Schlumberger’s outlook for stability and future growth supported by severe cost cutting measures

Schlumberger’s Outlook for Stability and Future Growth Supported by Severe Cost Cutting Measures


Following the release of Schlumberger’s Q2 2020 earnings call; Effuah Alleyne, Senior Oil & Gas Analyst at GlobalData, a leading data and analytics company, offers her view:

“As with many companies in the oil and gas industry, Schlumberger has taken the approach to reduce capital spending and focus on enhancing existing performance through technology. The company’s short-term focus to re-align the business with a new, leaner organizational structure has come at a huge price as it has had to hand out severance payments to the tune of US$1bn – roughly translating to thousands of lost jobs – as well as make cut backs on infrastructure and assets. Schlumberger remains keen on executing capital discipline, allocating capital to areas of solid returns, as well as to expand its reliance on digital technology solutions – especially for reservoir evaluation.

“Severely cutting its workforce has meant digital technology has become an even more critical aspect of its new business model, with remote drilling operations increasing by 25 percent in Q2 and the implementation of digital inspections. Globally, the company has also fielded several digital solutions contracts geared toward increasing reservoir evaluation performance, including an agreement with ExxonMobil deploying DrillOps and DrillPlan technology. Furthermore, Schlumberger was awarded a contract by Dragon Oil that enables agile reservoir modeling through DELFI – the first partnership of its kind in the Middle East and North Africa region. With this strategy in play, Schlumberger looks to further mitigate its losses – considering its overall revenue dropped in Q2 by 28 percent over Q1 to US$5.4bn – but there isn’t much room however for comfort.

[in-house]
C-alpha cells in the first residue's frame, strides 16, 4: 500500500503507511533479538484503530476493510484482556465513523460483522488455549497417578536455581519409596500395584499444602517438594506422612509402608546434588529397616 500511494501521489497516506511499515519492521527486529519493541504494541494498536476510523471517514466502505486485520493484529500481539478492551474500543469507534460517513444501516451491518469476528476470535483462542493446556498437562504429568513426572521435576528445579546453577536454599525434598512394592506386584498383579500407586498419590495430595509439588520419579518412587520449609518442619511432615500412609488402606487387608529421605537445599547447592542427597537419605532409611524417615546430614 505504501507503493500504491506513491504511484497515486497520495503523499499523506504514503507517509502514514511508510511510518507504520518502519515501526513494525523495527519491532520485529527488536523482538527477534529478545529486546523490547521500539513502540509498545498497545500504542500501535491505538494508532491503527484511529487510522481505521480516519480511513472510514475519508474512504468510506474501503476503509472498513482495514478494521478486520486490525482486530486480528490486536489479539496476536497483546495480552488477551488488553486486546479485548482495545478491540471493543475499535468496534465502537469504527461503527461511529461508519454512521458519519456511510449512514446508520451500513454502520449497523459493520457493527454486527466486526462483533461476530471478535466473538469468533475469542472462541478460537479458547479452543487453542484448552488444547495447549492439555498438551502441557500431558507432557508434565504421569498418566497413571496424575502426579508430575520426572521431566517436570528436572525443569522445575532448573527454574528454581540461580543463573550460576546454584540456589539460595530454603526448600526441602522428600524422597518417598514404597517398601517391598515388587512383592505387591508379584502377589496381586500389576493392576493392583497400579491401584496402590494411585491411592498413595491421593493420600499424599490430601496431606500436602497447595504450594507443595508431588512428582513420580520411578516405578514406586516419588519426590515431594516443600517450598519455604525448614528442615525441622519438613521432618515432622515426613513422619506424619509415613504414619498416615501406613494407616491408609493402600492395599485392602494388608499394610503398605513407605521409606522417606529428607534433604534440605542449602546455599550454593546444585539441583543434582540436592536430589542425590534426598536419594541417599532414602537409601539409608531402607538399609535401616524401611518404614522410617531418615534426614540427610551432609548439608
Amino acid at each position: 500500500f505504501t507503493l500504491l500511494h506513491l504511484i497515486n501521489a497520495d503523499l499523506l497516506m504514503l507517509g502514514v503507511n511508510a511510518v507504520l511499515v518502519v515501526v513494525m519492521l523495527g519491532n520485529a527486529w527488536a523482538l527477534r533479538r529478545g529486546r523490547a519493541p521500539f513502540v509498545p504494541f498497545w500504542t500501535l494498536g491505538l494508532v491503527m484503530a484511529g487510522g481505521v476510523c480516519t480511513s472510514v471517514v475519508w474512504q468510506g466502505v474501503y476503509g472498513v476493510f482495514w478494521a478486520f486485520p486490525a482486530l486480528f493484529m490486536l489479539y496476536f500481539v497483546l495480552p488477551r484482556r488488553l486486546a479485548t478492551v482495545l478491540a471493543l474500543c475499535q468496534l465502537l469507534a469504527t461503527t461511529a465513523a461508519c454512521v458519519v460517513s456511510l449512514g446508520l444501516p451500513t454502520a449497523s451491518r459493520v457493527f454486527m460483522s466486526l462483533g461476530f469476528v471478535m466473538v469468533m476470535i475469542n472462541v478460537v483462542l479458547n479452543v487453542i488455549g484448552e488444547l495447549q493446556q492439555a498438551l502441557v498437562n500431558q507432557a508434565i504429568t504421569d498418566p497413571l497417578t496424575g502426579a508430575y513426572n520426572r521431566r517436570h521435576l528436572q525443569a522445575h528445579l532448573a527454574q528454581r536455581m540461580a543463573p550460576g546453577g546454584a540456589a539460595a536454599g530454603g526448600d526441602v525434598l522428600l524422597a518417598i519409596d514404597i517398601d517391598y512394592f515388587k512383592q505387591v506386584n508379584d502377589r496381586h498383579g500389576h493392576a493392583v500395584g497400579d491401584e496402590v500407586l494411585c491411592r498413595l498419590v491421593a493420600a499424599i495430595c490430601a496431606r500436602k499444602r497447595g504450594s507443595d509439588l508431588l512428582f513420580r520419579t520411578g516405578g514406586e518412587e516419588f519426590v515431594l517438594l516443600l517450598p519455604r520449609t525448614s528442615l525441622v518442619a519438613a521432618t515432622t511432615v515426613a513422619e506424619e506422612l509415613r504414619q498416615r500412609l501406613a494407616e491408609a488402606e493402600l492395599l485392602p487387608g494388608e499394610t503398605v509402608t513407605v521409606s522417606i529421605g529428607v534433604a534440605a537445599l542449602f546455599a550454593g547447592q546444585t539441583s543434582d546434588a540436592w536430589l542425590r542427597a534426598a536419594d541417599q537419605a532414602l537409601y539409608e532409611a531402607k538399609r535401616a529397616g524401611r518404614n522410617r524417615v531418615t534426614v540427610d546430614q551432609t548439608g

“While the sharp contraction of the North American market caused a 48 percent decrease in revenue for Schlumberger in this region, that only accounts for less than a third of its business. Of greater concern is international revenue, which may have only decreased by 19 percent in Q2 over Q1, but accounts for over two thirds of the company’s market and poses a high risk – especially considering a shrinking market with project setbacks and delays, on top of no clear signs of an infusion of new capex. While focus’ on China and OPEC+ countries may yield advantageous markets, Schlumberger should consider diversifying their portfolio, perhaps considering the alternative energy market as an option.”

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